Welcome to my Photography website
Scroll down for purchasing photos, website info, about me, about the photos, and how I do it.
The ONLINE SHOPPING CART is active! You may purchase most of the images on this site as beautiful prints or infused on "ready to hang" metal panels (they are stunning!) and even on natural wood! Once you find a image you like just click on it , look for the green "Buy" button (lower right) and select from a wide range of sizes/prices.
Prints on canvas and face-mounted on acrylic are available by contacting me directly. I highly recommend acrylic or metal prints for all my Urban images....they look spectacular that way!
Note: The shopping cart is not active in the galleries with triptychs (Urbanscapes, Still Objects and Recent Projects) because we need to chat about how you want those printed (three separately or all together). Use the "Contact" link in the top menu to reach me.
Corporate sales: Canon, Oracle, Hyatt Regency, Dignity Healthcare, United Airlines and Bank of the West are some of the companies that have purchased my photography. If you are a corporate customer, please contact one of the art consultants below. I highly recommend their services for selection, design, layout, matting, framing, delivery and installation of art to your offices. Just click a blue link below:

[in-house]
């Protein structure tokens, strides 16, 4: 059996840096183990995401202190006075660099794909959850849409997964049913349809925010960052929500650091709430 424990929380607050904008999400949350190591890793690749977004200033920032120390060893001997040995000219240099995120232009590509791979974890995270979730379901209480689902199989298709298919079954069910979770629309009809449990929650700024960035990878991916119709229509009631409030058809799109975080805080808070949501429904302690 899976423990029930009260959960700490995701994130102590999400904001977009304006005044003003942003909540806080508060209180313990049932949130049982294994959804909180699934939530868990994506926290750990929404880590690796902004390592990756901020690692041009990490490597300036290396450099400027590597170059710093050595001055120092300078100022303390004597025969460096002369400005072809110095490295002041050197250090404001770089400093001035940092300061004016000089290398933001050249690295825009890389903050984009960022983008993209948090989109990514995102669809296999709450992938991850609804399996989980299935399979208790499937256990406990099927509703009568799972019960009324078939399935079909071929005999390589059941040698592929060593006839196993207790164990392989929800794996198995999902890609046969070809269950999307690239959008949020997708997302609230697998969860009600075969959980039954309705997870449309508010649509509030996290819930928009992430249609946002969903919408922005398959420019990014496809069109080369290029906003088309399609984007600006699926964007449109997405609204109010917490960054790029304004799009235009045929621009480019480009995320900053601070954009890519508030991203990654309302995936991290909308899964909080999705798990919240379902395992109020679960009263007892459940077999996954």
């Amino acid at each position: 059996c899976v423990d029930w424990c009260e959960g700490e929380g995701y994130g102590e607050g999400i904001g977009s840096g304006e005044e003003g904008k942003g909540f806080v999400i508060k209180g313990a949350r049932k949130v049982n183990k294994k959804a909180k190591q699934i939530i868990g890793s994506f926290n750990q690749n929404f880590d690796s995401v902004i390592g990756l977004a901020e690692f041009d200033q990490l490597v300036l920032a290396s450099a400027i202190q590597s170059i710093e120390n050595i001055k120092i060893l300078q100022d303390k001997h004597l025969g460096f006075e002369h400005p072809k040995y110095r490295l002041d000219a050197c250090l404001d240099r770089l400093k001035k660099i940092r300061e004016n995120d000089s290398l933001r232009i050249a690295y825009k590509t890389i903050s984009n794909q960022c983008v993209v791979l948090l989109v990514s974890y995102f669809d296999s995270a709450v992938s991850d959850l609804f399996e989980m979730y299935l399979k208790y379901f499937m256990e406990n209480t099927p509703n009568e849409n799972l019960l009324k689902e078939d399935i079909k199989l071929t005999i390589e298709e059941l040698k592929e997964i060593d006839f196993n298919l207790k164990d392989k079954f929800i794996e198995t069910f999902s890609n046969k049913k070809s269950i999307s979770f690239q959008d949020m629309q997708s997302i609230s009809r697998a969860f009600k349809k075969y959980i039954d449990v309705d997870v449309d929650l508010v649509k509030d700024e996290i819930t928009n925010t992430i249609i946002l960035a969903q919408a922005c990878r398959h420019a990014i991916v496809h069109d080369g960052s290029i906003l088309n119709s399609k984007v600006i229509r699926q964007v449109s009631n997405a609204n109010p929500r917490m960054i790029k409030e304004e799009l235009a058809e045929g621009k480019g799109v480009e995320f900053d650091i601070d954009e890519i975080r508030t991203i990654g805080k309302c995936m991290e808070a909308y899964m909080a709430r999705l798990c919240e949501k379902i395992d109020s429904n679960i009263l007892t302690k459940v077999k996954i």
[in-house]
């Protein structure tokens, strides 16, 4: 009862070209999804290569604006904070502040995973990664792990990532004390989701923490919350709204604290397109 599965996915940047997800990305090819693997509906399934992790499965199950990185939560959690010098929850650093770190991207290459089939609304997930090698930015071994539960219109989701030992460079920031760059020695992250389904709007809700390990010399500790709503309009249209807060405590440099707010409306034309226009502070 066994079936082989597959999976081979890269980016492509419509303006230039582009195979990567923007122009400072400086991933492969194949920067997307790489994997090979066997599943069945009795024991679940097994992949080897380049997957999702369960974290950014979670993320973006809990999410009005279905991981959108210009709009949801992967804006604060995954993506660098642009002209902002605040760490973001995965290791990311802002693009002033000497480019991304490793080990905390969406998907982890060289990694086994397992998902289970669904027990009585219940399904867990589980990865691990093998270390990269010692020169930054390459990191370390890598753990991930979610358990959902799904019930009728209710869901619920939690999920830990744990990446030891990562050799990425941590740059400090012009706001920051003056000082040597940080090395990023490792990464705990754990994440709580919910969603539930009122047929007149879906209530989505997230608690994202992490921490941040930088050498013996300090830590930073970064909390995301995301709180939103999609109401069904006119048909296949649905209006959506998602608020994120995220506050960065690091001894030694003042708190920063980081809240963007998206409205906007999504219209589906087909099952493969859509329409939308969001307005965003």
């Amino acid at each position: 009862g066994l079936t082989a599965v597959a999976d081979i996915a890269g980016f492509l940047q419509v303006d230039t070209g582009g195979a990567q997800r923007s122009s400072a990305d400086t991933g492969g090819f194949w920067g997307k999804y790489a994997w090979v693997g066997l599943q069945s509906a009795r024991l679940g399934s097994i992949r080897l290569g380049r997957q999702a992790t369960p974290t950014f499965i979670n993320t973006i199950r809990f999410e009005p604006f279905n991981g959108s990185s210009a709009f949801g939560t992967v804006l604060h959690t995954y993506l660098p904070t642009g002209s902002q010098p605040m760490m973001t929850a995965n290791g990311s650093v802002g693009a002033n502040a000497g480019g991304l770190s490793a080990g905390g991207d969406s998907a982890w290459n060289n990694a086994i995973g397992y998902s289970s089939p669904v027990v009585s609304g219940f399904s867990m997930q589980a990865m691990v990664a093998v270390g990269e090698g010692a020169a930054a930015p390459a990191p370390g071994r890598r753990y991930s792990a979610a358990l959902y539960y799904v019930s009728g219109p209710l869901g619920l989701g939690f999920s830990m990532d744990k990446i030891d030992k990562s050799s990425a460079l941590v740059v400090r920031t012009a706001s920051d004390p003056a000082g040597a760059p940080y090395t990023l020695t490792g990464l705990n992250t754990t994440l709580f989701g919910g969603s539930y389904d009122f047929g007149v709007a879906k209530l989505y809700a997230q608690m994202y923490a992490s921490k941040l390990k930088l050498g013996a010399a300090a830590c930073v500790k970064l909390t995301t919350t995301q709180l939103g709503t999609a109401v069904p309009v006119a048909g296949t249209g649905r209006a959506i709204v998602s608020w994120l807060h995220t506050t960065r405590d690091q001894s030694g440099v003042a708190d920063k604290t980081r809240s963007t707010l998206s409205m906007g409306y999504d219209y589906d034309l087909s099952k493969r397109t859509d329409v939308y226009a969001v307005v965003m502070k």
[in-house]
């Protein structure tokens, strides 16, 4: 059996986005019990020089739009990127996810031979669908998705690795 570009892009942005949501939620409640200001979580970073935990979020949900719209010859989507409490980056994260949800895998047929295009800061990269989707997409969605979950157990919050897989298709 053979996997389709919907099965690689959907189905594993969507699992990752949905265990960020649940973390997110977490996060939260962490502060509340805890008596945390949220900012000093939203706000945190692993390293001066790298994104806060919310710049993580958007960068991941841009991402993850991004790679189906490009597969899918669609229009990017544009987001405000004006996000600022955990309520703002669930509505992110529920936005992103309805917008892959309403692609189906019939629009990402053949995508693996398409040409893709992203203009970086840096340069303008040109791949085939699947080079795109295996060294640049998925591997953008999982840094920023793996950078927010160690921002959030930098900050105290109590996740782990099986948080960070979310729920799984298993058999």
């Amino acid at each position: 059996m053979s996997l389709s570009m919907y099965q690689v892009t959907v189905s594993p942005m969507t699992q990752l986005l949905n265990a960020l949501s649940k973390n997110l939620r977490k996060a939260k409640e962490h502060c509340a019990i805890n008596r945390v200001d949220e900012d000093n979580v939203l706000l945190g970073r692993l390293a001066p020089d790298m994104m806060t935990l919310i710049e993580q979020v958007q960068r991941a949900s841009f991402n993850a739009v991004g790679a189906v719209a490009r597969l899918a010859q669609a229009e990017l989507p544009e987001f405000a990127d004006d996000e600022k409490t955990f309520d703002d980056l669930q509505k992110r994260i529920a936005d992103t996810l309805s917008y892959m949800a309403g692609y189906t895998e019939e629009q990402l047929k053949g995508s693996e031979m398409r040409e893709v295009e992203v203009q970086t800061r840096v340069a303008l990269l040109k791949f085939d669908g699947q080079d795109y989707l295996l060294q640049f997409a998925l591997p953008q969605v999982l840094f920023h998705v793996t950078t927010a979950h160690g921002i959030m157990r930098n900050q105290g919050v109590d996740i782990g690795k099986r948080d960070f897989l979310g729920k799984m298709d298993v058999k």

Finding Stuff in the Galleries
First of all: Don’t get lost in the galleries! Hit the little house icon (left side of page) to get back to the Home page...or the "Home" link at the top of the page.
Getting around: Click on a photo to enter a gallery. Or use a link at the top of the page like Search to look for things like lake, desert, umbrellas, etc. Find black and white photos by searching for "bw". Or, try the Keywords search.
The website is organized into 6 main genres : Black&White, New, Urban, Landscapes, Botanical and International. Most genres have multiple galleries within them (B&W 2, New 2, Urban 2, Landscapes 5, Botanical 3 and International 8), and some even have sub-galleries (Landscapes>Mountains has 5; International>ForeignLands has 6). I will be adding more genres, galleries and photographs in the future, so come back and visit again (admission is always free).
Once you arrive in a gallery, click on an image to see it enlarged. Navigate by using the arrows (left and right sides of the screen) or your keyboard arrows. Move your mouse to the bottom of the display to see Title and Keywords pop up for each photo. Return to gallery view by clicking the "X" in the upper right corner or hitting "Esc" on your keyboard.